Nineteen people – including a person in a wheelchair – have been "rescued" from Skyline Rotorua after a three-hour emergency response exercise.

The simulated exercise included emergency services and staff from Skyline Rotorua and was part of their regular and ongoing emergency response plan.

Skyline Rotorua general manager Andrew Jensen was pleased with how the Skyline team handled the exercise.

"The safety of our guests and our staff is our number one priority. These exercises allow us to proactively make any changes or enhancements to our safety procedures and plans," he said.

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Volunteer Lilly Russell was involved in the mock rescue on Wednesday. Photo / Supplied
Volunteer Lilly Russell was involved in the mock rescue on Wednesday. Photo / Supplied

Over three hours the simulated exercise included "rescuing" 19 people from the stopped gondola, including a "diabetic" and another in a "wheelchair", to test the skills of first responders and rescue team when faced with different situations.

Jensen said while Skyline constantly reviewed its emergency plans to make sure they fit with best practice and ran regular training with staff, exercises like today's which included other organisations such as emergency services added an important extra element.

A fire appliance parked at Skyline on Wednesday morning. Photo / Zizi Sparks
A fire appliance parked at Skyline on Wednesday morning. Photo / Zizi Sparks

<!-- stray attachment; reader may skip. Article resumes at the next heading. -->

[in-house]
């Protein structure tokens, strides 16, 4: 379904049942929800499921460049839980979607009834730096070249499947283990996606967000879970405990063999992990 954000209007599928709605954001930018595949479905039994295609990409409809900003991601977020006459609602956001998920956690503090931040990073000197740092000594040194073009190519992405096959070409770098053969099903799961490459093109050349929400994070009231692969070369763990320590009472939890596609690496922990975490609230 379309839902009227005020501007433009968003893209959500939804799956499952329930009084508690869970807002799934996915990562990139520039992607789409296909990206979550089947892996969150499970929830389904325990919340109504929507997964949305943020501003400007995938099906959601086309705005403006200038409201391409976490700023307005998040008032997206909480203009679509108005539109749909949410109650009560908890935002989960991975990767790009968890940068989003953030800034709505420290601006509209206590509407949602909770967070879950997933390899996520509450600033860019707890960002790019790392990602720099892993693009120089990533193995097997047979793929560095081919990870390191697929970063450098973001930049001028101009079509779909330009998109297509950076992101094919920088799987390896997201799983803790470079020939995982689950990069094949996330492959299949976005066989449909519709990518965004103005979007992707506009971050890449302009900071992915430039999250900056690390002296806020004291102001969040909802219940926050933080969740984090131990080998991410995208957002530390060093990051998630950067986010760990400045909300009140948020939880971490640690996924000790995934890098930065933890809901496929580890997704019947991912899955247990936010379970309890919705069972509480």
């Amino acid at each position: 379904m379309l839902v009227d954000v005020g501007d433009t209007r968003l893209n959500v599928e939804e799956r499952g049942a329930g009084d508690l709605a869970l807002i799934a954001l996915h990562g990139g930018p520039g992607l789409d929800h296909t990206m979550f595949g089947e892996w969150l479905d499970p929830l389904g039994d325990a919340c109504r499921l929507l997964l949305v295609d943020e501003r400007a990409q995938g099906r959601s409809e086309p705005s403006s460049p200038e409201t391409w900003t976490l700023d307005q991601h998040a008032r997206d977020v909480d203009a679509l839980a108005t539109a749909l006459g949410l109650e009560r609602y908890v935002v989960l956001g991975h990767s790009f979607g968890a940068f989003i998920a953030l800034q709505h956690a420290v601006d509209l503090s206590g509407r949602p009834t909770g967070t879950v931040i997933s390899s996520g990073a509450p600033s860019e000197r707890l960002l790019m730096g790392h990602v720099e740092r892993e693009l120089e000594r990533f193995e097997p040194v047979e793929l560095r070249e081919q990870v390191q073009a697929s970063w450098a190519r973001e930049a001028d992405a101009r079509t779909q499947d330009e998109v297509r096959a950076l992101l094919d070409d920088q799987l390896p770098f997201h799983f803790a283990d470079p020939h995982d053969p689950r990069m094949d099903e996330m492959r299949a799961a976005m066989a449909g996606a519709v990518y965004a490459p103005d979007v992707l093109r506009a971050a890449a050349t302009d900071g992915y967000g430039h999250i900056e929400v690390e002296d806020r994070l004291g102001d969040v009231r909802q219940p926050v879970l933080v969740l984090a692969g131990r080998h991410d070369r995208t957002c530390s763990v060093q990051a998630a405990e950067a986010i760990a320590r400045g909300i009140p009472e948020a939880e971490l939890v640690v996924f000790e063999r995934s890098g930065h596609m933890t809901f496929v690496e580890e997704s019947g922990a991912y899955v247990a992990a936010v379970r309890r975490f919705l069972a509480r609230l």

"This sort of exercise is invaluable for our teams to ensure everything runs like clockwork.

"Working closely with emergency services provides an extra layer of security around our procedures. We're grateful to be working with such professionals.

"I'm absolutely delighted with how our team handled themselves – everyone knew exactly what to do and when to do it," he said.

Jensen said in their industry it was important to never get complacent.

"We want to ensure the best possible experience for our guests and should the unexpected happen, provide them with assurance through decisive and swift action to any issues."

Skyline staff are trained and certified in rope rescue through IRATA (Industrial Rope Access Trade Association). As well as undergoing regular training in emergency response, the team welcomed the opportunity to practice their skills in real-life settings.

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Emergency services on site included St John, Fire and Emergency NZ and NZ Police. The scenario was several months in the planning between all services and Skyline.

More than 81 people were involved in the training exercise including members of the wider community.